Over the last 15 years, concern over improper disposal practices of the past has manifested itself in the passage of a series of federal and state-level hazardous waste cleanup and control statutes of unprecedented scope. The more traditional and lowest-cost methods of direct landfilling, storage in surface impoundments and deep-well injection are being replaced in large measure by waste minimization at the source of generation, waste reuse, physical/chemical/biological treatment, incineration and chemical stabilization/solidification methods. Of all of the 'permanent' treatment technologies, properly designed incineration systems are capable of the highest overall degree of destruction and control for the broadest range of hazardous waste streams. Substantial design and operation experience exists in this area and a wide variety of commercial systems are available. Consequently, significant growth is anticipated in the use of incineration and other thermal destruction methods. The objective of this review is to examine the current state of knowledge regarding hazardous waste incineration in an effort to put these technological and environmental issues into perspective

  9. Synaesthesia and learning: A critical review and novel theory

    Directory of Open Access Journals (Sweden)

    Marcus Robert Watson

    2014-02-01

    Full Text Available Learning and synaesthesia are profoundly interconnected. On the one hand, the development of synaesthesia is clearly influenced by learning. Synaesthetic inducers—the stimuli that evoke these unusual experiences—often involve the perception of complex properties learned in early childhood, e.g. letters, musical notes, numbers, months of the year and even swimming strokes. Further, recent research has shown that the associations individual synaesthetes make with these learned inducers are not arbitrary, but are strongly influenced by the structure of the learnt do- main. For instance, the synaesthetic colours of letters are partially determined by letter frequency and the relative positions of letters in the alphabet. On the other hand, there is also a small, but growing, body of literature which shows that synaesthesia can influence or be helpful in learning. For instance, synaesthetes appear to be able to use their unusual experiences as mnemonic de- vices and can even exploit them while learning novel abstract categories. Here we review these two directions of influence and argue that they are interconnected. We propose that synaesthesia arises, at least in part, because of the cognitive demands of learning in childhood, and that it is used to aid perception and understanding of a variety of learned categories. Our thesis is that the structural similarities between synaesthetic triggering stimuli and synaesthetic experiences are the remnants, the fossilized traces, of past learning challenges for which synasethesia was helpful.

  10. Gamification in Stress Management Apps: A Critical App Review

    Science.gov (United States)

    Christmann, Corinna A; Bleser, Gabriele

    2017-01-01

    Background In today’s society, stress is more and more often a cause of disease. This makes stress management an important target of behavior change programs. Gamification has been suggested as one way to support health behavior change. However, it remains unclear to which extend available gamification techniques are integrated in stress management apps, and if their occurrence is linked to the use of elements from behavior change theory. Objective The aim of this study was to investigate the use of gamification techniques in stress management apps and the cooccurrence of these techniques with evidence-based stress management methods and behavior change techniques. Methods A total of 62 stress management apps from the Google Play Store were reviewed on their inclusion of 17 gamification techniques, 15 stress management methods, and 26 behavior change techniques. For this purpose, an extended taxonomy of gamification techniques was constructed and applied by 2 trained, independent raters. Results Interrater-reliability was high, with agreement coefficient (AC)=.97. Results show an average of 0.5 gamification techniques for the tested apps and reveal no correlations between the use of gamification techniques and behavior change techniques (r=.17, P=.20), or stress management methods (r=.14, P=.26). Conclusions This leads to the conclusion that designers of stress management apps do not use gamification techniques to influence the user’s behaviors and reactions. Moreover, app designers do not exploit the potential of combining gamification techniques with behavior change theory. PMID:28592397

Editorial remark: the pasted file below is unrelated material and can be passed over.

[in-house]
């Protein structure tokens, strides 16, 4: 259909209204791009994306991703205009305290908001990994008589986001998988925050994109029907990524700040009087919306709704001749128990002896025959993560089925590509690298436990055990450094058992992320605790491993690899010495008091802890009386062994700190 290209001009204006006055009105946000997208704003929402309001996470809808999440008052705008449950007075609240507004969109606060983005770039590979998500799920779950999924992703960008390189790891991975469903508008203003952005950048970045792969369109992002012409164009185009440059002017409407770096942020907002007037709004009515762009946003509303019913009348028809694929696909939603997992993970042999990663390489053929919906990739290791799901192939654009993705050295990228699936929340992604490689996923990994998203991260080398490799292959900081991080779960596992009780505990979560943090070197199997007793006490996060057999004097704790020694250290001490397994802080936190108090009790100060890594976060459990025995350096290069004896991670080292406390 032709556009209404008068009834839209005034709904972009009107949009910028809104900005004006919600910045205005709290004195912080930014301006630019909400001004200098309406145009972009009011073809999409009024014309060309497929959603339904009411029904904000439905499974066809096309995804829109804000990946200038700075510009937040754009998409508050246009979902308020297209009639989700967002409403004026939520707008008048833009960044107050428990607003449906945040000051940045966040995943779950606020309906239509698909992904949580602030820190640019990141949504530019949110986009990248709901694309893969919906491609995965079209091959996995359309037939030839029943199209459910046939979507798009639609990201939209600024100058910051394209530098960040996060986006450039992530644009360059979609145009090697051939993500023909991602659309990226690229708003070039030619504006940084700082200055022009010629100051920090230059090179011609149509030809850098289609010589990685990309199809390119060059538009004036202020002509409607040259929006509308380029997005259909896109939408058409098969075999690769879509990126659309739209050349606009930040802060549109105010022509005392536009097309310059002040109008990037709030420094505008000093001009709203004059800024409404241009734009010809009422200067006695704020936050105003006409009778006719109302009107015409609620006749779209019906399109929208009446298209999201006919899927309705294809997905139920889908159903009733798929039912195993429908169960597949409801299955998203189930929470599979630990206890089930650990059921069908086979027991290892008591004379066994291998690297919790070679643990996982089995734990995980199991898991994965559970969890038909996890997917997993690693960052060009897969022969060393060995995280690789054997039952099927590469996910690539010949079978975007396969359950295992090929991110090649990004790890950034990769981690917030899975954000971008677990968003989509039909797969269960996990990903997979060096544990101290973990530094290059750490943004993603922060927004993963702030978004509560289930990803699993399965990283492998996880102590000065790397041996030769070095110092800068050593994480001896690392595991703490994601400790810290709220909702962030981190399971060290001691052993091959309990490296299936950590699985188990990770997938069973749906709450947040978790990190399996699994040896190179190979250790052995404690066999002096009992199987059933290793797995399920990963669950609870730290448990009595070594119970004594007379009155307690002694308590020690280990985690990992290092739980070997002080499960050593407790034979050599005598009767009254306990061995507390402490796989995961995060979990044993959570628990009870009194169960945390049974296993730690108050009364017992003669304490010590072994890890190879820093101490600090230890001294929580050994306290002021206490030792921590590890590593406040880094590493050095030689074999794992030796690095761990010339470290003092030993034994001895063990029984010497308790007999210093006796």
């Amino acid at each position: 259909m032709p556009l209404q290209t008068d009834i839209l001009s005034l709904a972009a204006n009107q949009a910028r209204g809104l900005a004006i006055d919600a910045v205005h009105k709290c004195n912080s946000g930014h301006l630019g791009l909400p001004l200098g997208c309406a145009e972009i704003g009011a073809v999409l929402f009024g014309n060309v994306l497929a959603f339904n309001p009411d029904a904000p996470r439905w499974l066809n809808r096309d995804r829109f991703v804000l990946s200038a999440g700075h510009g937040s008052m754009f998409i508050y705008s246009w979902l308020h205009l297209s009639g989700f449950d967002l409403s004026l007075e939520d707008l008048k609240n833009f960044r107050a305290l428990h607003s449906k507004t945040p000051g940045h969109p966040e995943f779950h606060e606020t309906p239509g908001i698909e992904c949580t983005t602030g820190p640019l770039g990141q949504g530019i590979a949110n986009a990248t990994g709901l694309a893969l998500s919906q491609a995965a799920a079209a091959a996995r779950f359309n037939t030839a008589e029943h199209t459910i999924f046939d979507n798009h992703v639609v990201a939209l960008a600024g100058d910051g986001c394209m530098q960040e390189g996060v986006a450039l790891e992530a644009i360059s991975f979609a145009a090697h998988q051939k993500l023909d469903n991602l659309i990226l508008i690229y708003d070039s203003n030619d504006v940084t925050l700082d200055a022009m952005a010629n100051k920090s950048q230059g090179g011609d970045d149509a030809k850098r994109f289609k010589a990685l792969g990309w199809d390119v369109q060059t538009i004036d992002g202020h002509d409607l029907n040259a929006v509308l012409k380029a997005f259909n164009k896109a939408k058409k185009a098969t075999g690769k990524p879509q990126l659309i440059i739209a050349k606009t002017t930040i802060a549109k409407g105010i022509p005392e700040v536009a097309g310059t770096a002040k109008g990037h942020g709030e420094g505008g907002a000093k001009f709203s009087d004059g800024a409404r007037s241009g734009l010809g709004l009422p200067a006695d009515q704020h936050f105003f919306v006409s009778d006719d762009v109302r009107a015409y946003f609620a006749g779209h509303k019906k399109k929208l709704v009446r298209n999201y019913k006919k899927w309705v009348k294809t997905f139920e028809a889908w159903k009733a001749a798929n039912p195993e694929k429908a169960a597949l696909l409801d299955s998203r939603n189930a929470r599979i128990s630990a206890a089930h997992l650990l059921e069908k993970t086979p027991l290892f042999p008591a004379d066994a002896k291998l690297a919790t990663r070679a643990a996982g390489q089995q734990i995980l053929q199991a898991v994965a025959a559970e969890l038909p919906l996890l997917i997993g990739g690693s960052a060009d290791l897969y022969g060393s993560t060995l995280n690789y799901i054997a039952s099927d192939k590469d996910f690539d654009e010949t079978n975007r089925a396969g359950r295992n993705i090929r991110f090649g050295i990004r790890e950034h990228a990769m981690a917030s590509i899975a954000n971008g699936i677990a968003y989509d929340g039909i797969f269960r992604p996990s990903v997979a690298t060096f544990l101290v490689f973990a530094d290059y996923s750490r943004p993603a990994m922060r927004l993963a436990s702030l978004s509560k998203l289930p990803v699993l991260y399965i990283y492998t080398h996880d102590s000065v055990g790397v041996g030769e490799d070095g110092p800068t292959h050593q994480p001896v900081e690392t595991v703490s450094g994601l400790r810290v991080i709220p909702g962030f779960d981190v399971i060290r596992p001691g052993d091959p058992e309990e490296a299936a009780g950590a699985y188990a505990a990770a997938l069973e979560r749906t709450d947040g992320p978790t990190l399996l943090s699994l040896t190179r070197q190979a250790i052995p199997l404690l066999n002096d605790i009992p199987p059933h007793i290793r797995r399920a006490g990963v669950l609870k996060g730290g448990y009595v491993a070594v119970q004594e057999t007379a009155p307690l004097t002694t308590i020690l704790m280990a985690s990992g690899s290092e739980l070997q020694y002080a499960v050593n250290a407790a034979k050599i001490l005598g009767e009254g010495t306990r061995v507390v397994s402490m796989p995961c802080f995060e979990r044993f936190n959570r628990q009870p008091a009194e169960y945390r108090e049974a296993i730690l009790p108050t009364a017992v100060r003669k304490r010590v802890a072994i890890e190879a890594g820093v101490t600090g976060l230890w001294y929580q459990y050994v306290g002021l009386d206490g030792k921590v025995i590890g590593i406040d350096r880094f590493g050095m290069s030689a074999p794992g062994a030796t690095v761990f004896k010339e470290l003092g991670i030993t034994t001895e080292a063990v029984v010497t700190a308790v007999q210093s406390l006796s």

11. The domestic benefits of tropical forests: a critical review.

    Science.gov (United States)

    Chomitz, K M; Kumari, K

    1998-02-01

    This review focuses on forests in the humid tropics and on two of their potentially most important benefits. These include hydrological benefits, such as erosion control and regulation of stream flows, and non-timber forest products, such as rubber, rattan, fruits, and nuts. The first benefit is motivational. Host countries capture only a small proportion of the global benefits, which stem from biodiversity conservation. Demonstration of palpable local benefits could help to build support for biodiversity-oriented projects. The second benefit is the magnitude of domestic benefits that could influence project financing. Sufficiently large net domestic benefits could justify financing of a project on narrow economic grounds, with biodiversity conservation as a by-product. Overall, it is noted that the quantifiable benefits of forest preservation in providing hydrological services and non-timber forest products are highly variable. These classes of domestic benefits may in general be smaller than popularly supposed. In view of this, the need for financing conservation from the Global Environmental Facility or other global sources is emphasized rather than placing the burden on domestic resources.